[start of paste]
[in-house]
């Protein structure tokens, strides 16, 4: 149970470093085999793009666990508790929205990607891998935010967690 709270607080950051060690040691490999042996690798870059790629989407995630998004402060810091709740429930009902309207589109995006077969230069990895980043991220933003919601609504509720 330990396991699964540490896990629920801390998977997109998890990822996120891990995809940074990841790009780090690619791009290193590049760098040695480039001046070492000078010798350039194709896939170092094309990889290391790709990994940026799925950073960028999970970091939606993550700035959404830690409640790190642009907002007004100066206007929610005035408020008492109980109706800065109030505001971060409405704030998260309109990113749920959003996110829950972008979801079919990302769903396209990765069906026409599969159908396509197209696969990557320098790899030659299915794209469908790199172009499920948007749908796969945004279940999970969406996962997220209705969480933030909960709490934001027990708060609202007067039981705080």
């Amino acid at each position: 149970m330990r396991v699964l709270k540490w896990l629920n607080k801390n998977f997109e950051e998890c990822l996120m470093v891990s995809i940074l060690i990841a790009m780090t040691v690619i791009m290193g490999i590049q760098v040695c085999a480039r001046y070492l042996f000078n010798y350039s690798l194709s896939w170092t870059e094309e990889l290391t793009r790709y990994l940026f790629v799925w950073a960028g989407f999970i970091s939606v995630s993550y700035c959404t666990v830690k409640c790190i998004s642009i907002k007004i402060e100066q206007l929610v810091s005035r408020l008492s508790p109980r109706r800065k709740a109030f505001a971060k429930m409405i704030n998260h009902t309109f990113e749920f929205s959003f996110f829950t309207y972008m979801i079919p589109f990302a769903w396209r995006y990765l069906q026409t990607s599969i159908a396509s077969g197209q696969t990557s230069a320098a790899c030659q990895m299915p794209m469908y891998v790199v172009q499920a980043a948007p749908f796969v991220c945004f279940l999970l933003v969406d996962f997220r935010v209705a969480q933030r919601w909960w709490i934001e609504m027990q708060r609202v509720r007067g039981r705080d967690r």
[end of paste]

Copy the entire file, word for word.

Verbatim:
[in-house]
């Protein structure tokens, strides 16, 4: 149970470093085999793009666990508790929205990607891998935010967690 709270607080950051060690040691490999042996690798870059790629989407995630998004402060810091709740429930009902309207589109995006077969230069990895980043991220933003919601609504509720 330990396991699964540490896990629920801390998977997109998890990822996120891990995809940074990841790009780090690619791009290193590049760098040695480039001046070492000078010798350039194709896939170092094309990889290391790709990994940026799925950073960028999970970091939606993550700035959404830690409640790190642009907002007004100066206007929610005035408020008492109980109706800065109030505001971060409405704030998260309109990113749920959003996110829950972008979801079919990302769903396209990765069906026409599969159908396509197209696969990557320098790899030659299915794209469908790199172009499920948007749908796969945004279940999970969406996962997220209705969480933030909960709490934001027990708060609202007067039981705080």
């Amino acid at each position: 149970m330990r396991v699964l709270k540490w896990l629920n607080k801390n998977f997109e950051e998890c990822l996120m470093v891990s995809i940074l060690i990841a790009m780090t040691v690619i791009m290193g490999i590049q760098v040695c085999a480039r001046y070492l042996f000078n010798y350039s690798l194709s896939w170092t870059e094309e990889l290391t793009r790709y990994l940026f790629v799925w950073a960028g989407f999970i970091s939606v995630s993550y700035c959404t666990v830690k409640c790190i998004s642009i907002k007004i402060e100066q206007l929610v810091s005035r408020l008492s508790p109980r109706r800065k709740a109030f505001a971060k429930m409405i704030n998260h009902t309109f990113e749920f929205s959003f996110f829950t309207y972008m979801i079919p589109f990302a769903w396209r995006y990765l069906q026409t990607s599969i159908a396509s077969g197209q696969t990557s230069a320098a790899c030659q990895m299915p794209m469908y891998v790199v172009q499920a980043a948007p749908f796969v991220c945004f279940l999970l933003v969406d996962f997220r935010v209705a969480q933030r919601w909960w709490i934001e609504m027990q708060r609202v509720r007067g039981r705080d967690r």